to pause and reflect, yet enjoy the ambience of the primary reason for being here, and that
is to see a football game.

The other concourses throughout the building display a "Ring of Honor" - backlit blue and
orange panels with names and images of the many great players who have worn the Bears
uniform over the decades. One other area of note is the "Miller Lite Party Deck", an area
high above the north end zone concourse, separate ticket required so we could not get up
there.

The seating bowl
This is where the difference between old and new is at its greatest as it bears absolutely no
resemblence to the seating bowl as years gone by. Three levels of seating are on each
sideline and two levels overlook the endzone....all in the team color of dark blue.

There are two giant videoboards, one above each endzone and in a twist, one board is
slightly off the right of center. LED boards run along the second balcony on the sidelines.

As in Philips Arena in Atlanta, all club seating is located on one sideline and five levels of
suites stand above the seating bowl on the east sideline.

Concessions
Here was a BIG disappointment. Not much more than the standard ballpark fare to be found
here. Not even the famous deep dish pizza......hot dogs, beer, nachos.....blah blah blah.
Just basic
ballpark dreck. Considering the amount of space in the building, the team store
at the north end zone is really small in size and a disappointment in terms of variety of
merchandise.

Premium seating
Club seating runs across two decks on the stadium's east side, and in addition to an
enclosed concourse, the east colonnade area is reserved for suites and club seats. Suites
run as much as five levels high way above the seating bowl. Costs for club seats run
$195-$310 a piece.

Banners/retired numbers
Most of the historical artifacts and information about the Bears is found in the Grand
Concourse. Here where the 13 retired numbers can be found with a section all to
itself.....names like Nagurski and Luckman from the old days join in with Sayers and Butkus
from the 60's along with Walter Payton from the most recent glory days of the Bears.

Touchdowns, Extra Points, Fumbles...

Fumble.....35$ to park!!!!! Are you kidding! We don't need to say more about this do we!

Fumble...to the USRT karma as the Bears completed the clean sweep of Chicago teams for
us this weekend by stealing defeat from the jaws of victory. The Rams rallied from 11 points
down to win the game by a 23 - 21 count.  We take solace in the Bears covering the spread.

Fumble- According to the Soldier Field fan guide, the new facility has twice as many rest
rooms as the old place. Well you sure could have fooled us by the amount of time we had to
wait in line! One suggestion from us could be to bring back those port-a-johns which dotted
the old venue. (kidding!)

Extra Point - "Bear Down Chicago Bears" is the cool Chicago fight song played after each
touchdown. These old time NFL teams have the best fight songs, and this one does not
disappoint, but we still crown the Philadelphia Eagles the reigning champs in this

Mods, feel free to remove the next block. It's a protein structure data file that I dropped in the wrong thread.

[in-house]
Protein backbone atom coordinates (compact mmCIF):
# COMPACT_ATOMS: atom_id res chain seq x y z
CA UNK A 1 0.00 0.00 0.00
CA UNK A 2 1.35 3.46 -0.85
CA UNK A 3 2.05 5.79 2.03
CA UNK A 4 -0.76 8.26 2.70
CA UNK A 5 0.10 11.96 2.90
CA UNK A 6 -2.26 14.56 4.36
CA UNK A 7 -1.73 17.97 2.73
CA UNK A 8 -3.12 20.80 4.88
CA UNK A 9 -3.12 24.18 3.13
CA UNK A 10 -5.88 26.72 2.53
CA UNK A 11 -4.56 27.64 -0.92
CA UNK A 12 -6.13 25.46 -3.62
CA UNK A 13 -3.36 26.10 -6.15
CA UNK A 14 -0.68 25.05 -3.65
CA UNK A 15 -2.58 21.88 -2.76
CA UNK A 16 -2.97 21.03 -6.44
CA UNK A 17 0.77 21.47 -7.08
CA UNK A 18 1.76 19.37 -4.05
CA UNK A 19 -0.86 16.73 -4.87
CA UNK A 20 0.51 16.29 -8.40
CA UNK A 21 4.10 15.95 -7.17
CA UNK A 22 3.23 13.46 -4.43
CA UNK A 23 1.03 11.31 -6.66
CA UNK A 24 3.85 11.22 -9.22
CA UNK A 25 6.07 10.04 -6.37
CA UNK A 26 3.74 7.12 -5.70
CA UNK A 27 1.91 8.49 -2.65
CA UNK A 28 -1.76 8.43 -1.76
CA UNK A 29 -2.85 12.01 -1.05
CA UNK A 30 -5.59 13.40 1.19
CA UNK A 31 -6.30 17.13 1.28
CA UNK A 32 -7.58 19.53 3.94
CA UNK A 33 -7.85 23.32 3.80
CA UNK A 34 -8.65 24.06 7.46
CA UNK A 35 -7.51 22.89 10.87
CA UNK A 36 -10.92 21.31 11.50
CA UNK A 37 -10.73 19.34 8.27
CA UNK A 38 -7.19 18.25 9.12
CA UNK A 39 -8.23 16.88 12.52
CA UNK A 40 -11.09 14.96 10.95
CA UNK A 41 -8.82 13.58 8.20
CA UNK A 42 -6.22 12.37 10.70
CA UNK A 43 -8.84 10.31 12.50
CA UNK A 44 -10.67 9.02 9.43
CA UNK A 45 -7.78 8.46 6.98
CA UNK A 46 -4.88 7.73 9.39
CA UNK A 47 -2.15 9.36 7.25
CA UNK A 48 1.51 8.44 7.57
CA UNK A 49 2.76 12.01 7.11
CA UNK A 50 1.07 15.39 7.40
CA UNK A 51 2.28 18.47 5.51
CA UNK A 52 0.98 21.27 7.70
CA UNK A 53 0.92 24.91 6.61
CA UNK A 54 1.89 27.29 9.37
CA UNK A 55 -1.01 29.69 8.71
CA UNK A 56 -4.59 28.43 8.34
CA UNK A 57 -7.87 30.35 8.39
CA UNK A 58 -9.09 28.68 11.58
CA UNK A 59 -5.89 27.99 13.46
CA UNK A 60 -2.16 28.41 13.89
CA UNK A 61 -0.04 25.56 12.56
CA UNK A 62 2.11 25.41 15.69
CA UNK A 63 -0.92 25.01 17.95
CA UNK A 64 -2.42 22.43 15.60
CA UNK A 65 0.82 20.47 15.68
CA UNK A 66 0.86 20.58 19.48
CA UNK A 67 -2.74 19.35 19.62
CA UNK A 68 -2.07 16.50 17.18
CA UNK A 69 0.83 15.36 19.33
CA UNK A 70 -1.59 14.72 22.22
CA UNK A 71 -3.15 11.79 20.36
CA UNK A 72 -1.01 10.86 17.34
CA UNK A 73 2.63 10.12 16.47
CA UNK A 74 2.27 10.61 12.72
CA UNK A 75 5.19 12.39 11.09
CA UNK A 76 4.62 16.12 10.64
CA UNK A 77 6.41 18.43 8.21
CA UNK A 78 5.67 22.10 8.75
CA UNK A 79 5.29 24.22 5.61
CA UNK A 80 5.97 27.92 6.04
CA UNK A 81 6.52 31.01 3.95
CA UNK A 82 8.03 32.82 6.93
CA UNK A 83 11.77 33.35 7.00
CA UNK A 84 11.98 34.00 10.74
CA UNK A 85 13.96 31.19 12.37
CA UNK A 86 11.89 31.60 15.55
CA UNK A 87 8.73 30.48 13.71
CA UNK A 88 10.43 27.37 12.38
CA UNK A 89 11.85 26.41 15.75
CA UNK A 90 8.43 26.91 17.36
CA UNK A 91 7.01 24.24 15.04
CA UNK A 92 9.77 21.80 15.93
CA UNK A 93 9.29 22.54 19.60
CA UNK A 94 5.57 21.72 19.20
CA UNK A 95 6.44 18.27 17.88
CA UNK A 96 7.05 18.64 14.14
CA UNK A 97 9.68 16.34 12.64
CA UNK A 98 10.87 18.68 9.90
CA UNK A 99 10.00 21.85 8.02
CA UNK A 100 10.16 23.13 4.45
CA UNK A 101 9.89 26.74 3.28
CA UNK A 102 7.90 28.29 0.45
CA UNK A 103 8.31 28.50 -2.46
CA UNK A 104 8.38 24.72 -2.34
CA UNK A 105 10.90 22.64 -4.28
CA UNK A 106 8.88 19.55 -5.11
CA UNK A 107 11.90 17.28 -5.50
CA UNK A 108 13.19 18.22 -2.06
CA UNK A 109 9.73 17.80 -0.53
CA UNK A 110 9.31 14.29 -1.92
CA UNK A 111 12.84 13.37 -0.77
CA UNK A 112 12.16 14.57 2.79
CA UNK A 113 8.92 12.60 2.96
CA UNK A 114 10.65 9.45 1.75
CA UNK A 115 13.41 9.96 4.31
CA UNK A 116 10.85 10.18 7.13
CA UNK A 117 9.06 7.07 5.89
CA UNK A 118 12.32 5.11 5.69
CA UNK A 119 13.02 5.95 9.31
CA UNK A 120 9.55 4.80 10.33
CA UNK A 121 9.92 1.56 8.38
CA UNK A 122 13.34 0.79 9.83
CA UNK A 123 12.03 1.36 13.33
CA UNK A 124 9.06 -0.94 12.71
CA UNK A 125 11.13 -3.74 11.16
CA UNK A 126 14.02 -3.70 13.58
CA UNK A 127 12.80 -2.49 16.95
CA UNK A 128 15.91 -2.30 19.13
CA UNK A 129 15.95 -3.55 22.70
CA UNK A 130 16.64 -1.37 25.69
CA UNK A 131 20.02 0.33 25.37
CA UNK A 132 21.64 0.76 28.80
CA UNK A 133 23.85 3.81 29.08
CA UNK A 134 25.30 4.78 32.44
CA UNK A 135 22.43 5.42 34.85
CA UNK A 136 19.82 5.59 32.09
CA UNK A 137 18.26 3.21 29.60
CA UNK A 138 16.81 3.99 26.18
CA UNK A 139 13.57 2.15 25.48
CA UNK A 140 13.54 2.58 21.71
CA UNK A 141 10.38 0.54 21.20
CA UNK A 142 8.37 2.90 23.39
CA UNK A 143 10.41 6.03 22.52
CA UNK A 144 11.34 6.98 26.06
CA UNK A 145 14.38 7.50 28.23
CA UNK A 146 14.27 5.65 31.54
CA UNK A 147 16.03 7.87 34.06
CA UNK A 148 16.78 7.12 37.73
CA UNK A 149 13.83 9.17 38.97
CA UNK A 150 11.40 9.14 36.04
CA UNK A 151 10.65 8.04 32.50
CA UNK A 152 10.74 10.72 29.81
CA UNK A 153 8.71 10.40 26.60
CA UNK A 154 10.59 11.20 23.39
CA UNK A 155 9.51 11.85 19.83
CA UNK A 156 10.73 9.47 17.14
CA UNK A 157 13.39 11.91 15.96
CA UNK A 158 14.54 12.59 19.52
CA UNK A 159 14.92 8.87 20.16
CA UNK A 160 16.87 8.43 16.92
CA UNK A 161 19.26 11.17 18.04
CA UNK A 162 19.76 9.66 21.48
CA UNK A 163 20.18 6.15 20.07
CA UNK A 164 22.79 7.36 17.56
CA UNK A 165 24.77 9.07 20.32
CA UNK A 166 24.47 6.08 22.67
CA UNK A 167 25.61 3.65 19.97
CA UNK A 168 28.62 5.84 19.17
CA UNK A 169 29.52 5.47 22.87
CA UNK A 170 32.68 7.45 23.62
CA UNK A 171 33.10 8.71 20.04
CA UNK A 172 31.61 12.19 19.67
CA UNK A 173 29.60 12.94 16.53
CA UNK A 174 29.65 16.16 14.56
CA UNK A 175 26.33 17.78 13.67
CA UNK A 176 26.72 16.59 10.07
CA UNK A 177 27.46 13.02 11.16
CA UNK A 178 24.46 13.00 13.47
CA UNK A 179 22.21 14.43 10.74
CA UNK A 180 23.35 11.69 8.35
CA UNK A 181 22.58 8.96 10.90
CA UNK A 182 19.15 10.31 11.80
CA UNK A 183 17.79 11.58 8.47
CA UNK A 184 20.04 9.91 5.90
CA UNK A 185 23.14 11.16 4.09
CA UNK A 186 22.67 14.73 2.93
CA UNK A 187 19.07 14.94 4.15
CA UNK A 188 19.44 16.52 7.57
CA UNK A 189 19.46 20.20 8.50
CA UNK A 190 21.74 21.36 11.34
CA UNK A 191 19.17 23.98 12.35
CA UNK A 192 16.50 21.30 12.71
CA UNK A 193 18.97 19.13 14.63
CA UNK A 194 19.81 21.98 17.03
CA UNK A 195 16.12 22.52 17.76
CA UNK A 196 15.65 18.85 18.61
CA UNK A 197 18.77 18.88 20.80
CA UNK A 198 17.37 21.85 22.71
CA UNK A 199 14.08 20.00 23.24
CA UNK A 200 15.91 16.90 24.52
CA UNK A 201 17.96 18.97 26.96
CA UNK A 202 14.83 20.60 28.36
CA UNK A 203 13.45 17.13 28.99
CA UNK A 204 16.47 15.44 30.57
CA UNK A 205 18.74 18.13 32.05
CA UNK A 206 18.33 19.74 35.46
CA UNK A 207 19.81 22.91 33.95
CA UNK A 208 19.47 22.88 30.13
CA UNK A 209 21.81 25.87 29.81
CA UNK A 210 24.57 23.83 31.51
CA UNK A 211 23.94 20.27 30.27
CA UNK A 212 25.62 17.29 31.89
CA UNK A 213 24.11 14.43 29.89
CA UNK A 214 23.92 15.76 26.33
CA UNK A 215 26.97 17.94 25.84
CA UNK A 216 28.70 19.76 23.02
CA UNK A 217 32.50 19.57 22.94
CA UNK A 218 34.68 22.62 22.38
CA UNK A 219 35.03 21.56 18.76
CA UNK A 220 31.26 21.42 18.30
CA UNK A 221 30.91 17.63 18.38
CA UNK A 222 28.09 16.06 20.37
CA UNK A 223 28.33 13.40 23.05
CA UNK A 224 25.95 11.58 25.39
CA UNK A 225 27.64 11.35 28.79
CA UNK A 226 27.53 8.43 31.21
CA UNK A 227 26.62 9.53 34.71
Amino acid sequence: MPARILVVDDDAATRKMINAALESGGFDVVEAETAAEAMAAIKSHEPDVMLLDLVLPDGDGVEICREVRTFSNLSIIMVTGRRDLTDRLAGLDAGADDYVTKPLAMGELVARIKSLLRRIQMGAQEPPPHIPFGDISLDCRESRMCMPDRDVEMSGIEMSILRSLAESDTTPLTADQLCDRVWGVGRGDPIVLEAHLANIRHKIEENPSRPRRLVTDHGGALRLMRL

department.

Touchdown - we like audience interaction with the PA announder, and here in Chicago they
have their own unique shtick. During a break in the action, the announcer says "There's a
time out...". The fans respond, "Where!?". The announcer then replies "...on the field" to
which the fans reply in unison, "ohhhhhh..." Corny??? Nahhhh!!! Cool??? Hell yeah!

Extra Point -  Add Soldier Field to the list of places that we have witnessed  a football game
in miserably cold and rainy conditions......fortunately on this day we sat underneath the
overhang on a level called the "media deck", and all those schmucks who paid triple digits
to sit in the upper deck club seats had nothing to shield them from the elements.....heh heh
heh, SUCKERS!

Summary
When we step into a new stadium our expectations always run high... heck they spent over
$600MM to redo this place, but compared to the other NFL venues which have recently
opened their doors, this one sits at the bottom of the pack. First, the positives... a
stunningly beautiful lakefront Park District, and the stadium complements this area nicely.
Second, the modern futuristic design of the new stadium meshes very nicely with the old
colonnades. And the mementoes, flags and monuments which give Soldier Field its name
are presented very nicely. Offsetting all this is the lack of variety of concession items, the
horrendous washroom lines, the difficult parking situation. These are all things that
enhance the fan experience on game day, and quite honestly, there are better options at
other venues in the NFL. Soldier Field is nice, it's new, and the atmosphere is great... their
fans are loud and passionate about their team, even where onfield results have been
mediocre at best in recent years. What they need here is a total review of their point of sale
facilities... not a good sign for a stadium which just reopened their doors.


SCORING:        
Architecture: 9
Food and team store 3
Scoreboard and electronics 8
Ushers 4
Fan support 7.5
Location and neighborhood 5
Banners and history 8
In game entertainment 7
Concourses/fan comfort 8
Bonus: Tailgate scene 2, Bears fight song 1, Colonnades 1 Grand Concourse 2, Real time out of town
scoreboard 1, PA guy time out question 1
Total 67.5
Soldier Field
"New"
Soldier
Field   



Chicago,
Illinois   



November
16,
2003




St. Louis
Rams
at
Chicago
Bears